PERTH, Australia, April 11 (Xinhua) -- Up to 15 aircraft and 13 ships will assist in the search for missing Malaysia Airlines flight MH370 on Friday, one day after an Australian AP-3C Orion aircraft detected another possible signal.
The Joint Agency Coordination Center (JACC), liaison body for the unprecedented hunt in human history, 12 military aircraft, three civil aircraft and 13 ships will take part in the search. Weather conditions are reportedly reasonable for the effort.
The Australian Maritime Safety Authority has planned two searching areas in close proximity totaling about 46,713 square kilometers, scaling down from Thursday's 57,932 square kilometers. The center of the search areas lies approximately 2,312 kilometers northwest of Perth.
Angus Houston, JACC chief coordinator, confirmed Thursday that a possible fifth signal was detected in the search zone where previous signals consistent with the plane's black box were detected.
"The acoustic data will require further analysis overnight but shows potential of being from a man-made source," Houston said.
He said earlier that once the search area has been narrowed down, searchers could then find something in a "matter of days."
"Hopefully with lots of transmissions we'll have a tight, small area and hopefully in a matter of days we will be able to find something on the bottom that might confirm that this is the last resting place of MH370," he said.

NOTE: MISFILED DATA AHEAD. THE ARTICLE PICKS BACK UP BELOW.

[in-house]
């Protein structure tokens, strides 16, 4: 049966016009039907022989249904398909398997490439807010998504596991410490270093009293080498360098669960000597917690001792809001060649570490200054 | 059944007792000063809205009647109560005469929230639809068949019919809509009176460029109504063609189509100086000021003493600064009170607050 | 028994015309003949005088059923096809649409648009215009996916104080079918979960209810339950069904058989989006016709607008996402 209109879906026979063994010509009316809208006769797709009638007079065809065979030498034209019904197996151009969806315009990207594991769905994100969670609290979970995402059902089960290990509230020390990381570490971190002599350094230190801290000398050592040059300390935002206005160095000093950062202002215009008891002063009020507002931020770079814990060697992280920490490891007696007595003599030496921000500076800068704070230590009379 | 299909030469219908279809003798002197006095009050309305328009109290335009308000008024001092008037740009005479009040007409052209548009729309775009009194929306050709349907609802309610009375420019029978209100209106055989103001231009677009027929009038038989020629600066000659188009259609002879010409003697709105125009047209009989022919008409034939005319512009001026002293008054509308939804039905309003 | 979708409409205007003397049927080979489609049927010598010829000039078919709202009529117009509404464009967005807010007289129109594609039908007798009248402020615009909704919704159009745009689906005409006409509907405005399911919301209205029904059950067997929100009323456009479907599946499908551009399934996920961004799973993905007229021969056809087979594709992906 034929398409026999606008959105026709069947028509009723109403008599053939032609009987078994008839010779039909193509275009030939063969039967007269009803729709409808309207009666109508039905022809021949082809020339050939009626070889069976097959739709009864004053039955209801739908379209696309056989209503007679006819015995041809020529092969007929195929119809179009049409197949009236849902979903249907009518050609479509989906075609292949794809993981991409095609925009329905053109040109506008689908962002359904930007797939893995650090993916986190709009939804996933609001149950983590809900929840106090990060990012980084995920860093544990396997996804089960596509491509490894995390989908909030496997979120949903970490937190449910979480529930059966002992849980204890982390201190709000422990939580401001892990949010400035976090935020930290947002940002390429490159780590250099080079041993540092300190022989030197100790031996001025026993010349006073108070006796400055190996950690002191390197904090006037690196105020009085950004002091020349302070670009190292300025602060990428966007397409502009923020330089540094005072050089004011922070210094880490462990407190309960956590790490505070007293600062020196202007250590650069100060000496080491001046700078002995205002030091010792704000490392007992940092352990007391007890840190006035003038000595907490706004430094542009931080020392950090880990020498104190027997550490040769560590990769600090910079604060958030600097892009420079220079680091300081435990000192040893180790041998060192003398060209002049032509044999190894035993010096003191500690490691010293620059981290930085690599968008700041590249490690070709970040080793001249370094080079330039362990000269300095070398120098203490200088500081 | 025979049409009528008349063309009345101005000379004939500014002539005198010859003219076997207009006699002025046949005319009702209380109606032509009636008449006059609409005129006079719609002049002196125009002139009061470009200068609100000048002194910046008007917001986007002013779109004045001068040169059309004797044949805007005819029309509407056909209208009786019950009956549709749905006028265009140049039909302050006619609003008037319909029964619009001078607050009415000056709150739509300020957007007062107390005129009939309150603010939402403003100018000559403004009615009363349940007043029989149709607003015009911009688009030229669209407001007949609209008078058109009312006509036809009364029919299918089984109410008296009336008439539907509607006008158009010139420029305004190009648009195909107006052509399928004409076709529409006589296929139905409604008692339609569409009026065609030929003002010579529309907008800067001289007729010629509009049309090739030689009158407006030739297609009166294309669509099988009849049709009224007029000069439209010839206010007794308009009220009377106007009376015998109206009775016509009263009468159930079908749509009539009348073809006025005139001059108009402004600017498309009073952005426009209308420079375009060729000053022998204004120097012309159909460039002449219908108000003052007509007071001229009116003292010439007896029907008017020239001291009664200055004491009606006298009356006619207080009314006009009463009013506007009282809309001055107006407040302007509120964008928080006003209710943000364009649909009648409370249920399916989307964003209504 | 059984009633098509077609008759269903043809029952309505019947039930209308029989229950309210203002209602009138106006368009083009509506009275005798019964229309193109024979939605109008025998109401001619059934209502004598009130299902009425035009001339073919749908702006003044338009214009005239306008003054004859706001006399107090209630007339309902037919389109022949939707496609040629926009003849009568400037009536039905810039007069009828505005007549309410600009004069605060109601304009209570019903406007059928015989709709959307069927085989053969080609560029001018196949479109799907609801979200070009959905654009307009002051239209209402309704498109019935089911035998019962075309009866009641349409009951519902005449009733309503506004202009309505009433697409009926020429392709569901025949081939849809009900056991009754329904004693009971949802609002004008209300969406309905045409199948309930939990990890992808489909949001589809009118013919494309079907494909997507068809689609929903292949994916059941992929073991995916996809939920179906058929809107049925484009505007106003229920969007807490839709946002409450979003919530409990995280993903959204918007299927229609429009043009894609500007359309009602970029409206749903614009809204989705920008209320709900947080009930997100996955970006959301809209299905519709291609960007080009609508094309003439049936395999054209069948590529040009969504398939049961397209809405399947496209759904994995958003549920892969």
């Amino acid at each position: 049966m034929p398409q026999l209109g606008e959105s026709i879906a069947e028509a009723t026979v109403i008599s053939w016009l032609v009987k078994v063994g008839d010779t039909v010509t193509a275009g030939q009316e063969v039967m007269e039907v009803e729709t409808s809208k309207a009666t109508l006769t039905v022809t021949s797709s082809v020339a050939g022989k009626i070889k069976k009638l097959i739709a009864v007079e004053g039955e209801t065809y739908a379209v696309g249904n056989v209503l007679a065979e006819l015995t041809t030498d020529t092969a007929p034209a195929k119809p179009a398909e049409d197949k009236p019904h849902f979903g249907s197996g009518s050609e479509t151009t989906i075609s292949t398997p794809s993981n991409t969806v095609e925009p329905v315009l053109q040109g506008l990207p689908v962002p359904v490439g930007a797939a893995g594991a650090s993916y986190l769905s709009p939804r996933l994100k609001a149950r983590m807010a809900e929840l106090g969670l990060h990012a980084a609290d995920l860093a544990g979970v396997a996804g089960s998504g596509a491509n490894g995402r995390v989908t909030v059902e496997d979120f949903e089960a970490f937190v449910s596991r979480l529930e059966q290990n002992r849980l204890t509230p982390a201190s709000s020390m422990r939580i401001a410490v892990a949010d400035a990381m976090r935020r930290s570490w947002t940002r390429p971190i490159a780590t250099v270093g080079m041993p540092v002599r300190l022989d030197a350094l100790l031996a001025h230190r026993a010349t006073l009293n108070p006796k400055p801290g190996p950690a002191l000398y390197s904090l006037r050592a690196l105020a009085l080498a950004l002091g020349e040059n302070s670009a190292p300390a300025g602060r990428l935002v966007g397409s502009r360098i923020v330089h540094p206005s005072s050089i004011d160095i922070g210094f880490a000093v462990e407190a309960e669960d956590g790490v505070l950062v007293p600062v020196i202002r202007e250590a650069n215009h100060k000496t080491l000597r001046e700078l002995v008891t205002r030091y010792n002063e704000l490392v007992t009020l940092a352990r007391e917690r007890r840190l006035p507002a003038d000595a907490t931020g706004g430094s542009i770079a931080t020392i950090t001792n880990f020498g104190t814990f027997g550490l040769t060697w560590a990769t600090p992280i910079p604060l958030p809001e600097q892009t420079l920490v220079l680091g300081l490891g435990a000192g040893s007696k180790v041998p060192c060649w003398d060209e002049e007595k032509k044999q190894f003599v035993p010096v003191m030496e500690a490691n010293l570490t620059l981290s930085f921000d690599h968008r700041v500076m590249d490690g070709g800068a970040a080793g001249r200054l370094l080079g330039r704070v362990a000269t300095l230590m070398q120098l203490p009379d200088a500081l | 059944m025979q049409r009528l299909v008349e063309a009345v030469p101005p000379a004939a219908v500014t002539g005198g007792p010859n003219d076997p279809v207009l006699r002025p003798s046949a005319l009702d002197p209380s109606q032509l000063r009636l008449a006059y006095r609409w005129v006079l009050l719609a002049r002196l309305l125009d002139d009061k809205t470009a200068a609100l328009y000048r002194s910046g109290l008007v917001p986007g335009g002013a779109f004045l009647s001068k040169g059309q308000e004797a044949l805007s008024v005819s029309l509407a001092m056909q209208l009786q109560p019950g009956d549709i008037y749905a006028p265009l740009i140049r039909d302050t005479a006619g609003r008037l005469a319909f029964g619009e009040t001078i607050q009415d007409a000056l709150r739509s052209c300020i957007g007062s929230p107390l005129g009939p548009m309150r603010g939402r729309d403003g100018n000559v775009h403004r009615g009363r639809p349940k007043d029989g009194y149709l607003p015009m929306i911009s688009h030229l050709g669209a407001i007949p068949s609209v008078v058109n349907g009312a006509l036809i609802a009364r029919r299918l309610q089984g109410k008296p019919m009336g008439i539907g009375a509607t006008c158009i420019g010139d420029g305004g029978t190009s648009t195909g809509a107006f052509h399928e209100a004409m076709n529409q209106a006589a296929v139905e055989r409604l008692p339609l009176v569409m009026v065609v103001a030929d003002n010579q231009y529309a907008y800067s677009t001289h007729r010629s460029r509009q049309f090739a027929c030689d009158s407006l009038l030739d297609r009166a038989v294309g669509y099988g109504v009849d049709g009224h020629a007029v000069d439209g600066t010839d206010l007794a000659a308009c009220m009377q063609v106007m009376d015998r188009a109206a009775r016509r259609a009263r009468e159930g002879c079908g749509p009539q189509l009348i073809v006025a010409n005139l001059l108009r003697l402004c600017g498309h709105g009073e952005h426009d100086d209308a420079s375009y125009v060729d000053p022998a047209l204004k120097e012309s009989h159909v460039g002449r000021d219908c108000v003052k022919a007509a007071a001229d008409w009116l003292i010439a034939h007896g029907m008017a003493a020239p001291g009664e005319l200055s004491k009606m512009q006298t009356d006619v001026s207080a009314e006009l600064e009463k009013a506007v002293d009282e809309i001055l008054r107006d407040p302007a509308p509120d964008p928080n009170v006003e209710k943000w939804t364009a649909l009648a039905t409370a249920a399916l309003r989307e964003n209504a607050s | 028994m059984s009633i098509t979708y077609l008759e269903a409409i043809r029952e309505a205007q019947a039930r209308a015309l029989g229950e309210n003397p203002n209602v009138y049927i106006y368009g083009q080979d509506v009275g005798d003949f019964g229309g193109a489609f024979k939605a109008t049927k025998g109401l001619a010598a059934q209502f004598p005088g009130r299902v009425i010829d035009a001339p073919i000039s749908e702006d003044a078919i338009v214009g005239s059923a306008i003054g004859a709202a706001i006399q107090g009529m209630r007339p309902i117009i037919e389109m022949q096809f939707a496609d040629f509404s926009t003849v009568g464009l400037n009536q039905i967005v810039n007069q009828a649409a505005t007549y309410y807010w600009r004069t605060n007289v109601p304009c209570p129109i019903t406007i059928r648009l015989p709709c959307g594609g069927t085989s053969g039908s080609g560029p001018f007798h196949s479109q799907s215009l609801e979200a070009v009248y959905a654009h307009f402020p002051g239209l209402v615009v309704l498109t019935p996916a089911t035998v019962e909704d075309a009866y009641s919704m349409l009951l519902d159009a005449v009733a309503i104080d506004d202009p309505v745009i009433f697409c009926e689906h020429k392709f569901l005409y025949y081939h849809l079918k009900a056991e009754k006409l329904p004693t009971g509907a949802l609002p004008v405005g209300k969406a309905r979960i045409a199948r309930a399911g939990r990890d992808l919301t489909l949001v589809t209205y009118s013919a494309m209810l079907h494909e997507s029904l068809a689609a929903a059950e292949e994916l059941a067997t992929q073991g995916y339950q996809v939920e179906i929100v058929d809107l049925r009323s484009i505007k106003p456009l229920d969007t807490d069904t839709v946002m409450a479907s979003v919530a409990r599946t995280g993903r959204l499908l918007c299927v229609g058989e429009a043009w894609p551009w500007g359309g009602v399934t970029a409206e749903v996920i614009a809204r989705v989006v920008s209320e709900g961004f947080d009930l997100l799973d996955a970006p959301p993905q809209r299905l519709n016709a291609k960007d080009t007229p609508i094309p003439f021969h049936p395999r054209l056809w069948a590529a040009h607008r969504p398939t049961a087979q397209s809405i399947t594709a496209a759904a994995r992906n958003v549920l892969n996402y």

As for underwater search, he denied having said that the autonomous underwater vehicle will be deployed "in a couple of days". Instead, it could take a number of days, up to 20 days or more, before the search operation could transit to underwater search phase, he added.
Houston warned that even if the autonomous underwater vehicle is lowered to do the mapping, the task remains demanding.
"It could be a long, painstaking process," Houston said, "and there is only one vehicle." Houston said, adding the water in the area is excessively deep with silty bottom, which may swallow things up and complicate the visual search effort.
He touted the international cooperation, especially in the military circles, in search of the missing Malaysian aircraft, saying it's "impressive" to see all nations are working together for a common purpose and it's "wonderful" that military personnel from different countries are cooperating with each other in a real-life circumstance.
Chinese Premier Li Keqiang on Wednesday appreciated Australia's efforts in the search when talking with visiting Australian Prime Minister Tony Abbott, who is in China to attend the annual conference of the Boao Forum for Asia (BFA).
Li said the international cooperation showed countries in the region are capable of handling challenges with concerted efforts.
China, along with more than 20 other countries, has joined the unprecedented international hunt for the Boeing 777-200 aircraft, after it disappeared on March 8 while flying from Kuala Lumpur to Beijing with 239 people on board, including 154 Chinese.
No definitive signs of the plane have been found so far.
CANBERRA, April 10 (Xinhua) -- It could take days before the search of the missing Malaysian aircraft moves into the phase of deploying autonomous underwater vehicle, Chief Coordinator of the Joint Agency Coordination Center (JACC) Angus Houston said on Thursday.Full story
PERTH, Australia, April 10 (Xinhua) -- A Royal Australian Air Force (RAAF)AP-3C Orion aircraft has detected a possible signal in the vicinity of the Australian Defence Vessel Ocean Shield, Chief Coordinator of the Joint Agency Coordination Center (JACC) Angus Houston confirmed on Thursday.Full story